KNOXVILLE, Tenn. (WVLT) -- Meth lab seizures in Tennessee took a double-digit drop so far this year. Not because cops are winning the war on drugs, rather, they're losing the funding battle for expensive cleanups. As a result, some departments opting to soften their attack on meth investigations.
"They're not going to be as proactively, as aggressively seeking out these types of investigations," said Tommy Farmer, state Meth Task Force director.
It costs thousands to cleanup a single meth lab, a pricetag the federal government used to pay. Last year the DEA spent a whopping, "$4.5 million just in Tennessee alone," said Farmer.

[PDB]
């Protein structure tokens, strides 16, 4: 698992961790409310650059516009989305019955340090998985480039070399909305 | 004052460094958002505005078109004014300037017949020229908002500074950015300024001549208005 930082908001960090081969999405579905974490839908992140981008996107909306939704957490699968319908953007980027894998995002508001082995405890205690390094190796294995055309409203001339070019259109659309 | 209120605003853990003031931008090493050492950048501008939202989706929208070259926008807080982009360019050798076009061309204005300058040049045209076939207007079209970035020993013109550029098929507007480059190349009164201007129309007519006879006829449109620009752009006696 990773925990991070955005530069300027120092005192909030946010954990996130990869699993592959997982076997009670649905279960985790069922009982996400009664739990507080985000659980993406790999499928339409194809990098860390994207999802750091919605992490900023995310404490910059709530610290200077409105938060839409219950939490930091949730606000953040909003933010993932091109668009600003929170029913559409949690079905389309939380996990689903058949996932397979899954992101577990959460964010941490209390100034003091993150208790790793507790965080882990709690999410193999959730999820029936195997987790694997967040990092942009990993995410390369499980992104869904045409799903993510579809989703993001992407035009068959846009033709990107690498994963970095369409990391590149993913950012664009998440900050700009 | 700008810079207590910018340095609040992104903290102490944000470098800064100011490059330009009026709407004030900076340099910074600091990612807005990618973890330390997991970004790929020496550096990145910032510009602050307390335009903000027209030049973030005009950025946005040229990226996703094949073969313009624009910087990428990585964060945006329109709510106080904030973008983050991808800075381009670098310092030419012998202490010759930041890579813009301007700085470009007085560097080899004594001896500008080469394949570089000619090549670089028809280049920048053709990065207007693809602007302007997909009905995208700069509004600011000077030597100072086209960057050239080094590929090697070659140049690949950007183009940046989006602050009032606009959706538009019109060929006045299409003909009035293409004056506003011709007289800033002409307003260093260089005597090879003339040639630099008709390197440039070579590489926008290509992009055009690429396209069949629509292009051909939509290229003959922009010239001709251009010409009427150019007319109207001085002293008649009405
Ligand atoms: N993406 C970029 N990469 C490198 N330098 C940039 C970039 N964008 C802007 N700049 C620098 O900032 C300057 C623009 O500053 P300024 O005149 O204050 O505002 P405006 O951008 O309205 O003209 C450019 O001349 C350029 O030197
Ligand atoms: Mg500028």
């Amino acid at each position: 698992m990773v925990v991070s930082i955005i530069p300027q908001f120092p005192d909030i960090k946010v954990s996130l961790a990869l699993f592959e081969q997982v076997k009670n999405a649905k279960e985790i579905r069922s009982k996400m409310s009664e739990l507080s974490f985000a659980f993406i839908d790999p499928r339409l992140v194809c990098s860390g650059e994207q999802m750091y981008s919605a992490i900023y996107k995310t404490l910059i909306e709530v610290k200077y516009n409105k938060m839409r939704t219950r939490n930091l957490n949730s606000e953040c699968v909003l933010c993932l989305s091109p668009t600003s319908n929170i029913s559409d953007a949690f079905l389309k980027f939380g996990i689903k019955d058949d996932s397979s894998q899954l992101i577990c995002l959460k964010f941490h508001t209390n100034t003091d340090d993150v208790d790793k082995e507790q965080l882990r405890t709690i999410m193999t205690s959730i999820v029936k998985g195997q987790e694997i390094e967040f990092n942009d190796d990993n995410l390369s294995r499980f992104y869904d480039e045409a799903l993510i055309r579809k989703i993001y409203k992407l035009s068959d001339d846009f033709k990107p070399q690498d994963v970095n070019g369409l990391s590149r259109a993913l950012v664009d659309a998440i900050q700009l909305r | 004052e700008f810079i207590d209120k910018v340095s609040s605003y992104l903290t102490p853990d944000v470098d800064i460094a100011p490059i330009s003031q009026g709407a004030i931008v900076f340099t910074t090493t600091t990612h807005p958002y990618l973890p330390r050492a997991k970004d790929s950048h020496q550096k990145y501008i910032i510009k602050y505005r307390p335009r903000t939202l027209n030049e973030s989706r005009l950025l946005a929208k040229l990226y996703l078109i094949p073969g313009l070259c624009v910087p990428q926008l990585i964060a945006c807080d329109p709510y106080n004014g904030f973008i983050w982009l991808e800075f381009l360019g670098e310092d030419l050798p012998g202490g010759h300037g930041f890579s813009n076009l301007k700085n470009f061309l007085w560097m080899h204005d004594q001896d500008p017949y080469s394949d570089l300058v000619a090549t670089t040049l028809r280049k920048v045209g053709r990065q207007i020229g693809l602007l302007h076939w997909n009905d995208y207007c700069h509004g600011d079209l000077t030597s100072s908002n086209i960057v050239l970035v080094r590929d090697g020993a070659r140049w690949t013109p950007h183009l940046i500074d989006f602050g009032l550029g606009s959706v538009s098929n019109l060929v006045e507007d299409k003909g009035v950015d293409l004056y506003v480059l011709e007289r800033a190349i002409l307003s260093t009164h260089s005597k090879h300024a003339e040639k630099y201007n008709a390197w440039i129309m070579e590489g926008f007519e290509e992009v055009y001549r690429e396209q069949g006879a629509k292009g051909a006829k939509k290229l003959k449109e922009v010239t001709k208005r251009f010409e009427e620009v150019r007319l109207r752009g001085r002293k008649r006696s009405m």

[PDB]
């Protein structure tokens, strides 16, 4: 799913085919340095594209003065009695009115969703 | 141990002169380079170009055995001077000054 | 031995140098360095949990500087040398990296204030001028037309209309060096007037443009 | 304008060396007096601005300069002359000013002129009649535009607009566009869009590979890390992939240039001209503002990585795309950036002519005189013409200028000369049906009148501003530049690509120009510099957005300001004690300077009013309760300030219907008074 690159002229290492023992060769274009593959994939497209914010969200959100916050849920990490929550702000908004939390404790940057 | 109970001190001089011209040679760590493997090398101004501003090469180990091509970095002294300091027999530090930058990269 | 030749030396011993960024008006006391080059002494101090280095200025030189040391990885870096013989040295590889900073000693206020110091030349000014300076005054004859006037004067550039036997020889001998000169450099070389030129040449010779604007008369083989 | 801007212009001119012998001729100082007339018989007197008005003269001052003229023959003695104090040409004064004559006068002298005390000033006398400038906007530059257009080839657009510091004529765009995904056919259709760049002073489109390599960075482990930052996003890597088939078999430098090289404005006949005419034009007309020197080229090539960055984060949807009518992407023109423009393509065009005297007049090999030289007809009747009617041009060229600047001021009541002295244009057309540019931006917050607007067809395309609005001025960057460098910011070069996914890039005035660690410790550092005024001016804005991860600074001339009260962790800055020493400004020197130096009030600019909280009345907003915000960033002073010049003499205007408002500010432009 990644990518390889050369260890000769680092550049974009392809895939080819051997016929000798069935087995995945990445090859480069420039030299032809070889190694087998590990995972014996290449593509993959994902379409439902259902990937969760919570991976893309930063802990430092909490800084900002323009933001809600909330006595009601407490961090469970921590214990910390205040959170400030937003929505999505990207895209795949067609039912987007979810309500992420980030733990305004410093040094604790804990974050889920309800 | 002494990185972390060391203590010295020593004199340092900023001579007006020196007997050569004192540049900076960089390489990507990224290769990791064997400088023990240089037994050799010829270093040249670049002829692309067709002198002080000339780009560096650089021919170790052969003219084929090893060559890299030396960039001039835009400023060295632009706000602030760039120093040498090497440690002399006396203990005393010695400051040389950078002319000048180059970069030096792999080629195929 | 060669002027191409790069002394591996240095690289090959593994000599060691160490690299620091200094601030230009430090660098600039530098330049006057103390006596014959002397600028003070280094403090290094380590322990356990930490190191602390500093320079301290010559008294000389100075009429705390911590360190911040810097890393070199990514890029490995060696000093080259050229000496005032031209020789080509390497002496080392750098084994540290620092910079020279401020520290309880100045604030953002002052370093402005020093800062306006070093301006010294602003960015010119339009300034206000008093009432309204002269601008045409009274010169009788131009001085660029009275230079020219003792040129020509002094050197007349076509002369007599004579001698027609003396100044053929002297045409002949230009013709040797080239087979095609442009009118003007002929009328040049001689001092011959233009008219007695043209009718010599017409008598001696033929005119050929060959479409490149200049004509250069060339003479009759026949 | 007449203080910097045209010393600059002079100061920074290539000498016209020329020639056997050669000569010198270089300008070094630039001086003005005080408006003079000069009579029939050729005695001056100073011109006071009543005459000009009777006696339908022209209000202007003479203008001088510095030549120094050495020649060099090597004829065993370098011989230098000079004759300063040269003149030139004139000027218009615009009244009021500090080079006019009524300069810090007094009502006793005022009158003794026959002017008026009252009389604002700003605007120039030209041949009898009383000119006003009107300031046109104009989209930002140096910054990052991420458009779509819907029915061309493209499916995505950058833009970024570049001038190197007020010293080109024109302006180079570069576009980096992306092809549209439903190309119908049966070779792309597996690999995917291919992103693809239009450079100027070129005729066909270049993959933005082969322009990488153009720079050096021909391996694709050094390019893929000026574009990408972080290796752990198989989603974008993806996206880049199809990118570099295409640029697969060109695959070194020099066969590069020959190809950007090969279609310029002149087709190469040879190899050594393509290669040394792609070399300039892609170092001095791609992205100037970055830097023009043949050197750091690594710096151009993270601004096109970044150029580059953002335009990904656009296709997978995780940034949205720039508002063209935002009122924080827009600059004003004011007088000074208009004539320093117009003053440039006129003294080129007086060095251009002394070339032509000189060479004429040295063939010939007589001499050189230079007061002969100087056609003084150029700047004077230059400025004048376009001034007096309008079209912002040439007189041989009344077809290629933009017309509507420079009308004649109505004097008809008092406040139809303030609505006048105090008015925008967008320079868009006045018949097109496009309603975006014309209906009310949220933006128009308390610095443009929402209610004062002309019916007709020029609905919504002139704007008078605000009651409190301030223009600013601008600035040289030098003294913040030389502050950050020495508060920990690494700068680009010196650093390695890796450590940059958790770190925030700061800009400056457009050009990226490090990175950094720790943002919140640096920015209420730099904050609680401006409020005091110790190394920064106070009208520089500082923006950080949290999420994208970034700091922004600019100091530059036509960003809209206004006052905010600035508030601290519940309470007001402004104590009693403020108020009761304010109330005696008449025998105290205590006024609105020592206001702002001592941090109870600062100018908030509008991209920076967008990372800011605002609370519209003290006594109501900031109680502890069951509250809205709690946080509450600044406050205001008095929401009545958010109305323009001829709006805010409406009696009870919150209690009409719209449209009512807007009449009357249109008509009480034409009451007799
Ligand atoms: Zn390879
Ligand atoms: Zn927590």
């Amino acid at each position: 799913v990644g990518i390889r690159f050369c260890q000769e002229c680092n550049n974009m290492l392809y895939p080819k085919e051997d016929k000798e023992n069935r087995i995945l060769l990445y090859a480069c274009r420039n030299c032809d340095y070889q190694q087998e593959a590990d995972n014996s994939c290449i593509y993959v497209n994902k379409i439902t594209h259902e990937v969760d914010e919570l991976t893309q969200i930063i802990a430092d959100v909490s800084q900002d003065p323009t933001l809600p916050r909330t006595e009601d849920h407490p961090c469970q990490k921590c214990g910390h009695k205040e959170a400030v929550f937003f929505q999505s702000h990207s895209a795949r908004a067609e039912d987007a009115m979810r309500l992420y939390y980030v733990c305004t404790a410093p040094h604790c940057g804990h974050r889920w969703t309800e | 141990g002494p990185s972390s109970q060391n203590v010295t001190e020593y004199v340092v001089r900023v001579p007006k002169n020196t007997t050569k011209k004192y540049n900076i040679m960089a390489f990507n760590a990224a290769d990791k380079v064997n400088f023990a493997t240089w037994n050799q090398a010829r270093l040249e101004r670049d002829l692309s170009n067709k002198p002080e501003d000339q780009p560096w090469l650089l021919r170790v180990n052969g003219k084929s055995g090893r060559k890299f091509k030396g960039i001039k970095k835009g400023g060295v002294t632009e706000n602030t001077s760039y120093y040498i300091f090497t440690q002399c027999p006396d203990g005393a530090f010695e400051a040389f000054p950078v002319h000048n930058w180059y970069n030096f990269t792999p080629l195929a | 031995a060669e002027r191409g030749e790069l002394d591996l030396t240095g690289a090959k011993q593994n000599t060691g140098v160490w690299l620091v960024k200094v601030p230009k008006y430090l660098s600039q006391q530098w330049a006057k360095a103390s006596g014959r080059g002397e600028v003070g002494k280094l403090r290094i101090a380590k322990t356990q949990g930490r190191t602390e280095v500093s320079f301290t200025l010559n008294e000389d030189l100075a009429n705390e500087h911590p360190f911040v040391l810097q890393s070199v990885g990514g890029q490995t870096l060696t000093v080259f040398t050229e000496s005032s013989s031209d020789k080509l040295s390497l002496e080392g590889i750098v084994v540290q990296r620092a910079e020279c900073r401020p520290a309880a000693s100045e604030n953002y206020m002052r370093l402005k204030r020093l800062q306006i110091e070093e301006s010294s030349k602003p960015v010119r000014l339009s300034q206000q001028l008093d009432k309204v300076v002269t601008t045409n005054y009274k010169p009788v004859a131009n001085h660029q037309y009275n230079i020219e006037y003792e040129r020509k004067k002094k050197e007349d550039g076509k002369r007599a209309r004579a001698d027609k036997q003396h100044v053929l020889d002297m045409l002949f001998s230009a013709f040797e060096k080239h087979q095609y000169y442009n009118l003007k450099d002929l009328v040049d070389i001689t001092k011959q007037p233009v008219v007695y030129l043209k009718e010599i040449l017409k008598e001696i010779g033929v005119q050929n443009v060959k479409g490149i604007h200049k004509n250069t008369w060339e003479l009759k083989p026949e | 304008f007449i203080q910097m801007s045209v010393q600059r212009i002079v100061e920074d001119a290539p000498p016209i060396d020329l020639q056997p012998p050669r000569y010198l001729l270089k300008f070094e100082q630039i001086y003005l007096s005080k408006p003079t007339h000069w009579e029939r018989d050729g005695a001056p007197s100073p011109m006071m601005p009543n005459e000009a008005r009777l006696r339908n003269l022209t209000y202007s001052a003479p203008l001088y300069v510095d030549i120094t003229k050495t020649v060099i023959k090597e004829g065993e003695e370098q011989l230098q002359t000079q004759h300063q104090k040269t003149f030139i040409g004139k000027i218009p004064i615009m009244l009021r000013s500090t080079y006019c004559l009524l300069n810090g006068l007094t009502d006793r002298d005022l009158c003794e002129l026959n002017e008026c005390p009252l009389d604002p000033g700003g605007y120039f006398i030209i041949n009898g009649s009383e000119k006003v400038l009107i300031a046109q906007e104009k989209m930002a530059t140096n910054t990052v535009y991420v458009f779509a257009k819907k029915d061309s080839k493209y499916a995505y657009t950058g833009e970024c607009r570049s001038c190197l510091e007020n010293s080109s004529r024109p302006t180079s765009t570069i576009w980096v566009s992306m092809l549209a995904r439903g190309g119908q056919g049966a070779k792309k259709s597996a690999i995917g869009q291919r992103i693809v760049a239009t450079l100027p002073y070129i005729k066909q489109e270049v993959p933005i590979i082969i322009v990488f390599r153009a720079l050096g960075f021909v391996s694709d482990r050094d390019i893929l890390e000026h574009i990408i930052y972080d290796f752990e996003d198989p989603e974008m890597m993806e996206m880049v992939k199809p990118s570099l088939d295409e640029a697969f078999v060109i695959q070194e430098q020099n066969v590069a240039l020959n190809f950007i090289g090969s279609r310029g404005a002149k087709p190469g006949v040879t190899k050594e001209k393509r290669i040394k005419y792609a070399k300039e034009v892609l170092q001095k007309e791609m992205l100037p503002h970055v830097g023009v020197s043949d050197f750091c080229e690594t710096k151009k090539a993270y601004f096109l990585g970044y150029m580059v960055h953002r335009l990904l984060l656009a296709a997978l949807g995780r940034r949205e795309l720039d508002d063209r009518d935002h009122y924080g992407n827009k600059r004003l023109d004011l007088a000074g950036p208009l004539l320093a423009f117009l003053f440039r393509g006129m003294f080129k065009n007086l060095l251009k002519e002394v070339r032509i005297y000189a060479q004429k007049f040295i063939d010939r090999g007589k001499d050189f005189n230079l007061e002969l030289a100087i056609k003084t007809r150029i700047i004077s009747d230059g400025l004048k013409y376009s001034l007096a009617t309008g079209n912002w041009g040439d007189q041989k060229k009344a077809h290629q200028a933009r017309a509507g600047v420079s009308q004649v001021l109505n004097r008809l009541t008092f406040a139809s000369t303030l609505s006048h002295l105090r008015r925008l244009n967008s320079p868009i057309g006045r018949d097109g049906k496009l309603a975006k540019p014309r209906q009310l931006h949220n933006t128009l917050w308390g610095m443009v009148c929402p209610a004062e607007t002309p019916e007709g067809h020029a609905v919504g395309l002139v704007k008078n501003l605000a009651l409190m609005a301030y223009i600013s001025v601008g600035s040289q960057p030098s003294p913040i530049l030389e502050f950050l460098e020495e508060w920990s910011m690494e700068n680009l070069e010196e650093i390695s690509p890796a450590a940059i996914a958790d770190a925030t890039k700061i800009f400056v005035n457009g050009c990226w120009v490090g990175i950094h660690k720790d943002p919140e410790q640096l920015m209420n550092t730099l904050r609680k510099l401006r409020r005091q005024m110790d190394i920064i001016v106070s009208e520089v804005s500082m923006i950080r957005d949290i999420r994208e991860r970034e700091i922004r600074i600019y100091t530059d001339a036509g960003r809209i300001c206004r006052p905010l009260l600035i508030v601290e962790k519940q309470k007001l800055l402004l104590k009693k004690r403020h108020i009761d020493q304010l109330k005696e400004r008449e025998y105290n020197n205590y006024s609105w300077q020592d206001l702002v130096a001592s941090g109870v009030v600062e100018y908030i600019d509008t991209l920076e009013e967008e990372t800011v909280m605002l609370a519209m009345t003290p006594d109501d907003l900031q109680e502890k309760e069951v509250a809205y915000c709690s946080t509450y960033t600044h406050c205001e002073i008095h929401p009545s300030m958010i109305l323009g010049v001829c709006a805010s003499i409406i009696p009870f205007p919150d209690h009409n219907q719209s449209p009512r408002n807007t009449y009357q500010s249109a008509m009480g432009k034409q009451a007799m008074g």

When federal dollars dried up the burden shifted to local agencies like Sevier County Sheriff's Office. It has one of few meth response units in the area. Despite the funding cut, specially trained deputies in full protective gear still respond to meth labs.
"We didn't cease looking for them. If we found one we'd be obligated to make that seizure and arrest those people, no matter what the cost is," said Sheriff Ron Seals.
The TBI says another noticeable trend is shake-and-bake meth cooks moving into urban areas. This is due to easy access to pharmacies and so-called smurfs used to buy the ingredients needed to make meth. "We're talking homeless, the unwitting elderly, and college students," Farmer said.
"It may have grown so much in some of these areas that people decided to take it on their own and produce their own meth," Seals said.
In other words, the meth epidemic in Tennessee is far from over.